Id. at ¶¶ 45, 114; Pl.'s Mem.
Opp'n Lack of Jurisdiction Ex. 1. The letter was
addressed to “Employer of Sheena Grice” without
any specific mailing address. Pl.'s Mem. Opp'n Lack
of Jurisdiction Ex. 2. Wahbeh's name appeared at the
bottom of the letter. Id.
informed U Solutions of her new bank account number with
Account Now after she received the letter from Wahbeh.
Id. at ¶¶ 46-47. Between June 21, 2016 and
November 18, 2016, Global had withdrawn at least an
additional $982 from Grice's new bank account.
Id. at ¶ 47. Grice believes that she has paid
more than $1, 600 for the $200 loan. Id. at ¶
was not asked to sign any loan documents or contracts and did
not receive any agreement with regard to the Loan until U
Solutions sent a copy of a loan agreement to Grice upon
request on December 22, 2016. Id. at ¶ 32. The
“Consumer Line of Credit” agreement
(“Agreement”) governs the Loan and indicates that
B Financial is the lender. Id. at ¶ 33. The
Agreement specifies Utah law as the governing body of law and
the State of Illinois as the venue for any suits or
proceedings arising from or relating in any way to the
Agreement. Agreement, Ex. A, ECF No. 1-1 at 2.
Agreement also includes a list of fees and payment
(1) a $15.00 annual membership fee, a draw fee of $5.00 every
time money was taken out, and interest at 9.99% annually. The
billing cycle was two weeks and repayments would be drawn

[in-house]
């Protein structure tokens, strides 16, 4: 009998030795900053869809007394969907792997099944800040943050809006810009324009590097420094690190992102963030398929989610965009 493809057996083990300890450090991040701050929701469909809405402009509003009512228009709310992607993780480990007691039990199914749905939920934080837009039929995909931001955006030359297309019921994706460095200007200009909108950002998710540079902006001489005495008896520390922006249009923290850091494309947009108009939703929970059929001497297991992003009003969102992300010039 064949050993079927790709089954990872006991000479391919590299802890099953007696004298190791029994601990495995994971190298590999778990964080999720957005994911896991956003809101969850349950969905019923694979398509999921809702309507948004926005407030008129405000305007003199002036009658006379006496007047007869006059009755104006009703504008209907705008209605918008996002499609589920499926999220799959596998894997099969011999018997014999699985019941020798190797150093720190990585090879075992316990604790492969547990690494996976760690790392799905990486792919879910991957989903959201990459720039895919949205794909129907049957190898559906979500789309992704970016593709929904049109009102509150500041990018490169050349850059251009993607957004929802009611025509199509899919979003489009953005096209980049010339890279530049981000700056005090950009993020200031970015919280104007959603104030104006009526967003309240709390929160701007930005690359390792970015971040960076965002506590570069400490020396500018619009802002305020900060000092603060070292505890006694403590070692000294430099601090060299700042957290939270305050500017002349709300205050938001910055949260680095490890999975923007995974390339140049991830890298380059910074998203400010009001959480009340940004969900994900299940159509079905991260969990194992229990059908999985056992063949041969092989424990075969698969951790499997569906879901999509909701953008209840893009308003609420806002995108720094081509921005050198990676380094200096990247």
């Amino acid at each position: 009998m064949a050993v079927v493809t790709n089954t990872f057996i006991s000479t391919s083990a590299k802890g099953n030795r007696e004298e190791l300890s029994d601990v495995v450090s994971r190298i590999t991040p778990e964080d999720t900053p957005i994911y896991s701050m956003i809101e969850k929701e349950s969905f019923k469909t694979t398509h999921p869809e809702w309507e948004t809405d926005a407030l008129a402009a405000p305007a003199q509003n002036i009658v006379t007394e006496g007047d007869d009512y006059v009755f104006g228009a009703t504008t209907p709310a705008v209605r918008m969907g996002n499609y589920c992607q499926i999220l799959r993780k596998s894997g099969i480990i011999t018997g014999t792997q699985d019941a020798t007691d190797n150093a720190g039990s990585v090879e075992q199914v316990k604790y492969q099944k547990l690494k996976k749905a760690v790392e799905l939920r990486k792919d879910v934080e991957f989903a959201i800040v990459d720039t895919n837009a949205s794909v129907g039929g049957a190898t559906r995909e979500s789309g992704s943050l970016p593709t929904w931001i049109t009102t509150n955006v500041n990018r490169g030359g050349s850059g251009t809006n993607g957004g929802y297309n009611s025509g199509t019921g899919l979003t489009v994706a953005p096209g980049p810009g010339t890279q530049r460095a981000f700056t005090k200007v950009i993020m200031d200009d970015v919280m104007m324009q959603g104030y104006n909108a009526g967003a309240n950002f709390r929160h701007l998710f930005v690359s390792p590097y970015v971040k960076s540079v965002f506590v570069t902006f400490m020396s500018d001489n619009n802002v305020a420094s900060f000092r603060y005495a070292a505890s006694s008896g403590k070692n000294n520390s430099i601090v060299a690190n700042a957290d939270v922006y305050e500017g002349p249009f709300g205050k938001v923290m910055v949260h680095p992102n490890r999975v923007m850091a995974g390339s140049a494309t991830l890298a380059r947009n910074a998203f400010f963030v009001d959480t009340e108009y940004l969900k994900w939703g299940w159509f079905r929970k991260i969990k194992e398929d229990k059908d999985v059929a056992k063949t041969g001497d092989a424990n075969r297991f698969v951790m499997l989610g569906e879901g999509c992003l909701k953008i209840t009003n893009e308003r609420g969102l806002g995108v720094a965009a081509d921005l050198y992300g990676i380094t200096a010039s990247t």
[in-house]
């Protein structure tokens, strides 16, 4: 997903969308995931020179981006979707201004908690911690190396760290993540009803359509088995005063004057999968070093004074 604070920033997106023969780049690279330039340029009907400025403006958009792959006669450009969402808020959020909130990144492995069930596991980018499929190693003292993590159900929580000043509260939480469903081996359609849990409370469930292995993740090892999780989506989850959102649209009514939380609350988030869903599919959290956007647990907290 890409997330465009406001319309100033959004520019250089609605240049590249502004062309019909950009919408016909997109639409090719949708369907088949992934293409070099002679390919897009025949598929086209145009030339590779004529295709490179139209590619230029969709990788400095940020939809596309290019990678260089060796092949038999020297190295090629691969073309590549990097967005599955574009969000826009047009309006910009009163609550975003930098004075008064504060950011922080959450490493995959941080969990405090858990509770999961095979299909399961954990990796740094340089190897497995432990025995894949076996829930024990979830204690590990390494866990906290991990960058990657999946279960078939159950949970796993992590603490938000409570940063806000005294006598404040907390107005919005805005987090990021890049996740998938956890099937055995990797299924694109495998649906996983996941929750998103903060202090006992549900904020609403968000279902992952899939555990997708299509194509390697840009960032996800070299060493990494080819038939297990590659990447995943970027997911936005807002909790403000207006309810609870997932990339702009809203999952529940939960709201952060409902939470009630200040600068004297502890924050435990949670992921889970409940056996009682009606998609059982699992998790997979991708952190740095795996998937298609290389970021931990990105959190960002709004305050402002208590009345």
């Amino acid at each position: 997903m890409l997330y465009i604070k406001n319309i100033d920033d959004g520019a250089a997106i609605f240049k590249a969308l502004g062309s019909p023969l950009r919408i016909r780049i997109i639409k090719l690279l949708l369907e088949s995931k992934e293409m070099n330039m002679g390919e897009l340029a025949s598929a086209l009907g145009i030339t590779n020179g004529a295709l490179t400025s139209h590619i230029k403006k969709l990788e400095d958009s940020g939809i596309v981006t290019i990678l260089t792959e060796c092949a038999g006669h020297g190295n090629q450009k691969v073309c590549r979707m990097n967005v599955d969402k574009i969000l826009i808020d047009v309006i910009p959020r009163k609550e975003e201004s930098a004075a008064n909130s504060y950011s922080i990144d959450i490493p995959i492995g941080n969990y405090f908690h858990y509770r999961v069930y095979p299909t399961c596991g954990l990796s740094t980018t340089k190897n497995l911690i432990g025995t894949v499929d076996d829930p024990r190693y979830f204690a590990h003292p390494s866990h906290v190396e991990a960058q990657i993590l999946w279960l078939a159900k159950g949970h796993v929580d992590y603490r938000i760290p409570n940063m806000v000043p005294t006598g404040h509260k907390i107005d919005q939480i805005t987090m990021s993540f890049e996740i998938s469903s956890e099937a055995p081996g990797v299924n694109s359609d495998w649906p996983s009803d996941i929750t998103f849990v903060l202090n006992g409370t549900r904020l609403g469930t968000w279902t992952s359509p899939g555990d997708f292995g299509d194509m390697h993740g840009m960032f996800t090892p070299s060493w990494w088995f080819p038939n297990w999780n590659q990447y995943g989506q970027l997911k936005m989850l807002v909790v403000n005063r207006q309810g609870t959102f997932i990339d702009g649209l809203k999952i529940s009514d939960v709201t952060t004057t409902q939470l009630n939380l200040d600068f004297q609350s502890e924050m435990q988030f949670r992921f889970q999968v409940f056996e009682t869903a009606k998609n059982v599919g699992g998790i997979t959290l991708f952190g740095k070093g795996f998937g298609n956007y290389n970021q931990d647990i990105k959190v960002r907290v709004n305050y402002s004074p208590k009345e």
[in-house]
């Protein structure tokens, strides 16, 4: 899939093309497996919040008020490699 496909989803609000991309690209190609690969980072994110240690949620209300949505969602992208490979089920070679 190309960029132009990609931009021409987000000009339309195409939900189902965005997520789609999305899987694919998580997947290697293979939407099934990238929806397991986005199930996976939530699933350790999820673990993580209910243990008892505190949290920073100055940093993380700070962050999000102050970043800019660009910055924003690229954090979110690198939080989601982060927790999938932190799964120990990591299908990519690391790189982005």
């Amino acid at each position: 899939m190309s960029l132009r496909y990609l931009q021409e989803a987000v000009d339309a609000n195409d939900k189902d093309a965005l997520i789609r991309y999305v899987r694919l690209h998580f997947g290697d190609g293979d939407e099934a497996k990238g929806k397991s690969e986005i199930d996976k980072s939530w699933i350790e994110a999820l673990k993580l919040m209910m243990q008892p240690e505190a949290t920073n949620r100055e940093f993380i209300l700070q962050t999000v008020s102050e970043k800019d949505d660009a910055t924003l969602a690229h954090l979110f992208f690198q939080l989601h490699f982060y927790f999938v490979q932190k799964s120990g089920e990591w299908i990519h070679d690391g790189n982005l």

from the borrower's account at the end of every billing
cycle. Id. at ¶ 35;
(2) only 3% of each bi-weekly minimum payment would be
applied toward the outstanding principal. Id. at
(3) a transaction fee of $30.00 for every $100.00 of
outstanding principal and a billing cycle fee of $2.50 would
be assessed at every billing cycle. Id. at ¶
(4) late fee of $10.00 for any billing cycle (two weeks), in
which a payment was not made timely, and a $25.00 penalty for
any payment that was dishonored. Id. at ¶ 38.
December 31, 2016, U Solutions emailed Grice an invoice
indicating that she had a balance of $1, 042.44 and an amount
of $848.44 would be due on January 13, 2017. Id. at
¶ 55. The effective interest rate of her Loan, including
all fees, exceeded 800% and totaled more than $1, 650.00 a
year. Id. at ¶¶ 39, 40. As a result of the
drafts from her account, Grice fell behind in car payments
(the car was repossessed on November 18, 2016), and in her
rent. Id. at ¶¶ 51, 52. A charitable
organization, Interfaith Social Services, paid her
outstanding rent of $800.00 to stop eviction proceedings.
Id. at ¶¶ 50-54.
Defendants claimed that Grice's complaint should be
dismissed in its entirety for lack of jurisdiction because
none of the Defendants were Massachusetts residents or had
sufficient in-forum contacts for this Court to assert
personal jurisdiction. Defs.' Joint Mem. Lack of
Jurisdiction at 5-6. This Court denied the motion with
respect to Wahbeh, KRW, VIM and Global and granted the motion
with respect to Bartlett, Theresa D'Ambrose, Michael
D'Ambrose and Poutanen.
Standard of Review
ruling on a motion to dismiss for lack of personal
jurisdiction without an evidentiary hearing under the Federal
Rules of Civil Procedure 12(b)(2), the plaintiff bears the
burden of proving to the Court that such jurisdiction exists,
Griffiths v. Aviva London Assignment Corp., 187
F.Supp.3d 342, 346 (D. Mass. 2016) (Gorton, J.) (citing
Massachusetts Sch. Of Law v. ABA, 142 F.3d 26, 34
(1st Cir. 1998)), and the district court must apply the prima
facie standard of review, Katz v. Spiniello Cos.,
244 F.Supp.3d 237, 241 (D. Mass. 2017) (Casper, J.) (citing
United States v. Swiss Am. Bank, Ltd., 274 F.3d 610,
618 (1st Cir. 2001)). The plaintiff must show that
“jurisdiction is 1) statutorily authorized and 2)